unacceptable.

Paul Sturrock’s three year contract comes to an end this season and The Club will not be renewing Paul’s contract.

Don’t mention the contract twice – that’s what pronouns are for.

Paul Sturrock’s three year contract comes to an end this season and The Club will not be renewing it.

Paul’s first year was difficult but the last two seasons he has had a free hand to achieve the clear objective of getting the Club out of this League. No matter how much I personally wrestle with the positive arguments (Paul is experienced, a nice man, honest and likeable) my responsibility is to bring success and growth to your Club

The first sentence is fine and agrees with what came before. I’m not sure why the arguments are ‘positive’ in the next sentence, though the points he makes are. Flipping, then, into ‘my responsibility’ and ‘your club’ serve to suggest the decision he has taken wasn’t his, so much as one that he took on behalf of the supporters.

Paul’s first year was difficult but the last two seasons he has had a free hand to achieve the clear objective of getting the club out of this League. No matter how much I personally wrestle with the arguments (Paul is experienced, a nice man, honest and likeable) my responsibility is to bring success and growth to the club

If the Club were to appoint a different Manager during the Close Season the new man would have no opportunity to assess the ability of the current squad of players in, and crucially, a competitive environment. That would mean that we would start next season with uncertainty, inevitable changes and a loss of continuity as he got to grips with each players ability (strengths/weaknesses), the individual characteristics and how those temperaments mould within the squad as a whole.

Again, the reasoning here is sound, but its manifestation is weak. Firstly, ‘the club’ (aside from being different to ‘your club’) would suggest the decision is not in his hands. Then the explanation of what ‘ability’ entails is utterly extraneous. It does indicate, though, that Southend will be looking to get an acceptable manager hired quickly rather than waiting for, perhaps, a better candidate. Managers will become available at the end of the season as their contracts expire, and Southend, if their investment is as comparatively large as indicated, would be quite an attractive proposition. It might be, then, that this decision was made with another manager in mind.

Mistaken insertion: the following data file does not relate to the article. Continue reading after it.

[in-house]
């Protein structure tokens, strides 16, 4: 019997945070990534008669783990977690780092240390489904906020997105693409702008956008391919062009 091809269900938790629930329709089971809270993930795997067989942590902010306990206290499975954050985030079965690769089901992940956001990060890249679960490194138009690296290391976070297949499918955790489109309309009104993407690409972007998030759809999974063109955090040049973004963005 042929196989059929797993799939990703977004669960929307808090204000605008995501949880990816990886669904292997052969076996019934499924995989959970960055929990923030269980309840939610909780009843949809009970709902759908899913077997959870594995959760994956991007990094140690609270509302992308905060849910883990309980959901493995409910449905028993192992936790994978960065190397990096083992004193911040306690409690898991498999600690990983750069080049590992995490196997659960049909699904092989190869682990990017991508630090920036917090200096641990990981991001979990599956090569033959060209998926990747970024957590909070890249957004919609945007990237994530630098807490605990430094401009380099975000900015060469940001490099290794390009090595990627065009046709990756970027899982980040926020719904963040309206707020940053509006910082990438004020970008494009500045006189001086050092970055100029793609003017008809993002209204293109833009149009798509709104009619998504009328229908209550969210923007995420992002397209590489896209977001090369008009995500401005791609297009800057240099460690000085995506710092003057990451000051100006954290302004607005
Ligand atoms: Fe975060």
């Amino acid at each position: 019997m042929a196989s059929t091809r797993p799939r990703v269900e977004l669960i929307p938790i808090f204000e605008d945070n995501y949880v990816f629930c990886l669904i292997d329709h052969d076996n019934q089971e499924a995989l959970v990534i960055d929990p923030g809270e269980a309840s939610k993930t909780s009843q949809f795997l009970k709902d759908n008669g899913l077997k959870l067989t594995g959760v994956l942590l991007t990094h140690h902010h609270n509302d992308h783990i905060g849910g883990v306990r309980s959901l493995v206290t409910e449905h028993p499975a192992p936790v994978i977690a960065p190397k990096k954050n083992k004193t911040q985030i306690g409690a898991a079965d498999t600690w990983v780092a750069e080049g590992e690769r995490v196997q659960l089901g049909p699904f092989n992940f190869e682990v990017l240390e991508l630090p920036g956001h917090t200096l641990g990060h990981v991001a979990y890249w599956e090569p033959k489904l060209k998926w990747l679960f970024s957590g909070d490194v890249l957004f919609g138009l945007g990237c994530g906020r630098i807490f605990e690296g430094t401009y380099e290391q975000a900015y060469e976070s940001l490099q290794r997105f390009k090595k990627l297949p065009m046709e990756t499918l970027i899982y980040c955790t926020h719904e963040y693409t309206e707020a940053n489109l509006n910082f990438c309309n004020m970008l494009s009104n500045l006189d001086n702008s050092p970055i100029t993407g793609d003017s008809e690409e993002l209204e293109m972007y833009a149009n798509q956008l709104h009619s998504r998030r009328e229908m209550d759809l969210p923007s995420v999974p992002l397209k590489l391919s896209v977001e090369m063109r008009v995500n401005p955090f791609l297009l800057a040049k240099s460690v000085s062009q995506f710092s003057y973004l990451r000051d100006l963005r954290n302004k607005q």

If the club were to appoint a different manager during the close season the new man would have no opportunity to assess the ability of the current squad of players in a competitive environment, which is crucial. That would mean that we would start next season with uncertainty, inevitable changes, and a loss of continuity as he got to grips with each players ability, his individual characteristics and how those temperaments would mould within the squad as a whole.

This all takes time and the Club needs to hit the ground running from day 1 with absolute focus on the task in hand. Not “spluttering” whilst the new Manager is still on a steep learning curve as to each players suitability etc.

There’s an intrinsic problem with the scenario being painted in the second sentence here. If the players are ‘quality’ as mentioned previously, the new manager should be able to work with them. The chairman seem to be absolving himself of any of the responsibility for the players he has sanctioned the acquisition of, as if the money they paid was a guarantee of ability and any and all problems lie with the manager’s ability to use them.

This all takes time and the club needs to hit the ground running from day 1 with absolute focus on the task in hand. Not “spluttering” whilst the new Manager is still on a steep learning curve as to each player’s suitability.

The next 7-8 games (at least) is an opportunity for the players to prove their ability. I have not lost faith in this Squad, they are good people, with talent and many capable of playing at a higher level. I would like to keep much of the Squad together but it is now up to each and every player to prove beyond any doubt that my faith, and in the opinion of the new Manager, is not misplaced.

The ‘at least’ is a nice, positive touch – the playoffs aren’t out of reach – but the ‘7-8’ is odd. Southend have 7 games left. The maths isn’t that hard. I’m not convinced that describing a squad as ‘good people’ is of any import to anything. Again, the decision to bring in the players is backed, but this time with an element of doubt. The clause around ‘the opinion’ reads utterly nonsensically.

The next 7 games (at least) is an opportunity for the players to prove their ability. I have not lost faith in this squad, they are talented and many are capable of playing at a higher level. I would like to keep much of the squad together but it is now up to each and every player to prove beyond any doubt that my faith is not misplaced, and that it is matched in the opinion of the new manager.